The Nadaco, also commonly known as the Anadarko, are a Native American tribe from eastern Texas.[1] Their name, Nadá-kuh, means "bumblebee place."[2]


The Nadaco were part of the trive branch of the Caddo Confederacy and occupied territory in present-day east Texas.[3]

Spanish explorers encountered the tribe in 1542 in east Texas. Around 1700, the tribe joined the Hasinai but kept their distinct identity and culture.[2][4] In 1716, Spanish monks founded the San José Mission to serve the Nadaco and the Nasoni tribes.[5] By 1787, they lived in villages along the northern part of Panola County, Texas.[6]

By Texas Independence in 1836, the tribe had moved to the forks of the Trinity River. During the winter of 1838-39 the Texans forced the Nadaco from their ancestral homelands into Indian Territory. Disliking the harsh conditions in Indian Territory, the tribe returned to Texas in 1843, settling along the Brazos River. After Texas became a state, the United States federal government signed a treaty with the Nadaco and neighboring tribes; however, their lands were soon overrun by European-American settlers.[4]

In 1859, the Nadaco were again removed to Indian Territory to lands near the Wichita Agency. Their principal leader Lesh was killed in 1862, and many of the tribe fled to Kansas to avoid Civil War hostilities. Several Indian tribes allied with Confederate forces in Indian Territory, and there were skirmishes with Union troops. The Nadaco returned to the Territory in 1867. In 1862 the Wichita-Caddo Reservation was established, and the Nadaco joined the greater Caddo Nation there.[4]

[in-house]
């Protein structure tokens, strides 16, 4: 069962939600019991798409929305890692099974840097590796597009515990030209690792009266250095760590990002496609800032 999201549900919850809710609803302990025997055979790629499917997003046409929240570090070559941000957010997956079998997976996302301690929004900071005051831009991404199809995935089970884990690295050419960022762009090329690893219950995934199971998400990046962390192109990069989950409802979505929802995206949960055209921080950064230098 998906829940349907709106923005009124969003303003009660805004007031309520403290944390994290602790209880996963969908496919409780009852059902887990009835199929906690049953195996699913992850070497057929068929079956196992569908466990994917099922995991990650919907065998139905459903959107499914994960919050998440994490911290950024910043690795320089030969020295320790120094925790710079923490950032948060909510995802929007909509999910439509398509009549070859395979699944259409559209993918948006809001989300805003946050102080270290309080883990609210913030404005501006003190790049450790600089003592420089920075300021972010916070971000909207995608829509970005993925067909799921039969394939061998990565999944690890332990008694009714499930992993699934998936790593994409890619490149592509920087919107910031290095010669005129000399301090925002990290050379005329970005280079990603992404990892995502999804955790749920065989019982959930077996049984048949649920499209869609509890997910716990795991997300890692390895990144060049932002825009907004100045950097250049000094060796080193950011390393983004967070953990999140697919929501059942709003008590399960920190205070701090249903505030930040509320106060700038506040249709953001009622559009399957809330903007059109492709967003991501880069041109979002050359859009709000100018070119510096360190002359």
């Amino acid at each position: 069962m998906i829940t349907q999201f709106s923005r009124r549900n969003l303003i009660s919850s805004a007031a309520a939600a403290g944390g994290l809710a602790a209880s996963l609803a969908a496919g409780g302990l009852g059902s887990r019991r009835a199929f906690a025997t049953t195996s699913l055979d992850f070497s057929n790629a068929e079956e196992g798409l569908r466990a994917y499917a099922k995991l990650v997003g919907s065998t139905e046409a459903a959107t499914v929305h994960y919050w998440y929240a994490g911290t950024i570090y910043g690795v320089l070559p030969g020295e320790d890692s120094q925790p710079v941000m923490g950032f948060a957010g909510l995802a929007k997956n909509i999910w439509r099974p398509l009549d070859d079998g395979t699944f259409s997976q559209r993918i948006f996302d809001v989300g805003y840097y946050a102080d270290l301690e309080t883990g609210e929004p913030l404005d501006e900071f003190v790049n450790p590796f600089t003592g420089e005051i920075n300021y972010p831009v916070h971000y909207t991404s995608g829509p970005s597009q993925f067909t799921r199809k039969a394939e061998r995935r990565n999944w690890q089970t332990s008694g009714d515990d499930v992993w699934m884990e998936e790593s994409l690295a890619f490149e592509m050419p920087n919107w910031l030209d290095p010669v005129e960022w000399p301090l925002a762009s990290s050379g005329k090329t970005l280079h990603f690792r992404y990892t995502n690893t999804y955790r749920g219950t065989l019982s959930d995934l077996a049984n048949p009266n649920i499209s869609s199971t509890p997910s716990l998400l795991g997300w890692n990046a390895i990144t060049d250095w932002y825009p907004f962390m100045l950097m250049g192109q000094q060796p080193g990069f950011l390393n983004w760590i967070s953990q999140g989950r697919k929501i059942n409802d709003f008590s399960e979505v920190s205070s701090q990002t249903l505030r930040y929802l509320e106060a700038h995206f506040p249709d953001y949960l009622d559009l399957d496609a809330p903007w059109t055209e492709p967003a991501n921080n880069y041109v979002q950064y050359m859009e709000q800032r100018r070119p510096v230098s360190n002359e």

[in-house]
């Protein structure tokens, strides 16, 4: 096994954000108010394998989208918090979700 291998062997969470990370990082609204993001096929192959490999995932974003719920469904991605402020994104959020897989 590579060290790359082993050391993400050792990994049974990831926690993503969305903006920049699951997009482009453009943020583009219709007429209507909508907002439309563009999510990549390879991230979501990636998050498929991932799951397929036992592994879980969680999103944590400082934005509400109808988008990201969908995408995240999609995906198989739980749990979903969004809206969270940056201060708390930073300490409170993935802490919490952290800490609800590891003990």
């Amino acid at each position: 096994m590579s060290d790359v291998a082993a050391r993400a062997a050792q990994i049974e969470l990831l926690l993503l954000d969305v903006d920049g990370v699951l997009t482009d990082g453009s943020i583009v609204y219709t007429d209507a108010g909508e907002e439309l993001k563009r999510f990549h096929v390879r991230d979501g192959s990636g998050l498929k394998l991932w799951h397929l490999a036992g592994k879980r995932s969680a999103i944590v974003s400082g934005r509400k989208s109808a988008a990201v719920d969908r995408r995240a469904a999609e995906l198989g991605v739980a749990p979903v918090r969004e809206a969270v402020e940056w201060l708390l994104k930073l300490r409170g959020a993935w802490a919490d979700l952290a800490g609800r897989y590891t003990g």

In 1950, an estimated 449 Nadaco lived in Caddo County, Oklahoma.[4]

Today, Nadaco people are enrolled as members in the federally recognized Caddo Nation of Oklahoma, headquartered in Binger, Oklahoma.


Beside Nadaco and Anadarko, the tribe is also known as the Nadacoco, Nadan, Nadargoe, Nondacao, Nondaco,[2] and Nadarko.[7]


Anadarko, Oklahoma is named for the tribe.[7] A joke that might have some historical veracity is when the town was founded, residents suggested that it would be appropriate to name the town after "a Nadarko." Another possibly is that the additional "A" was simply a clerical error.[7]

Anadarko Creek, an upper branch of the Angelina River in Texas is also named for the tribe.[8]


  1. Sturtevant, 617
  2. Sturtevant, 630
  3. Sturtevant, 616
  4. May, Jon D. Anadarko. Oklahoma Historical Society's Encyclopedia of Oklahoma History and Culture. (retrieved 6 Sept 2009)
  5. Bolton, 48 and 50
  6. The Nadaco. Access Genealogy. (retrieved 6 Sept 2009)
  7. Riffel, Carolyn and Betty Bell. Anadarko. Oklahoma Historical Society's Encyclopedia of Oklahoma History and Culture. (retrieved 6 Sept 2009)
  8. Bolton, 51


  • Bolton, Herbet E. The Hasinais: Southern Caddoans As Seen by the Earliest Europeans. Norman: University of Oklahoma Press, 2002. ISBN 978-0-8061-3441-3.
  • Sturtevant, William C., general editor and Raymond D. Fogelson, volume editor. Handbook of North American Indians: Southeast. Volume 14. Washington DC: Smithsonian Institution, 2004. ISBN 0-16-072300-0.
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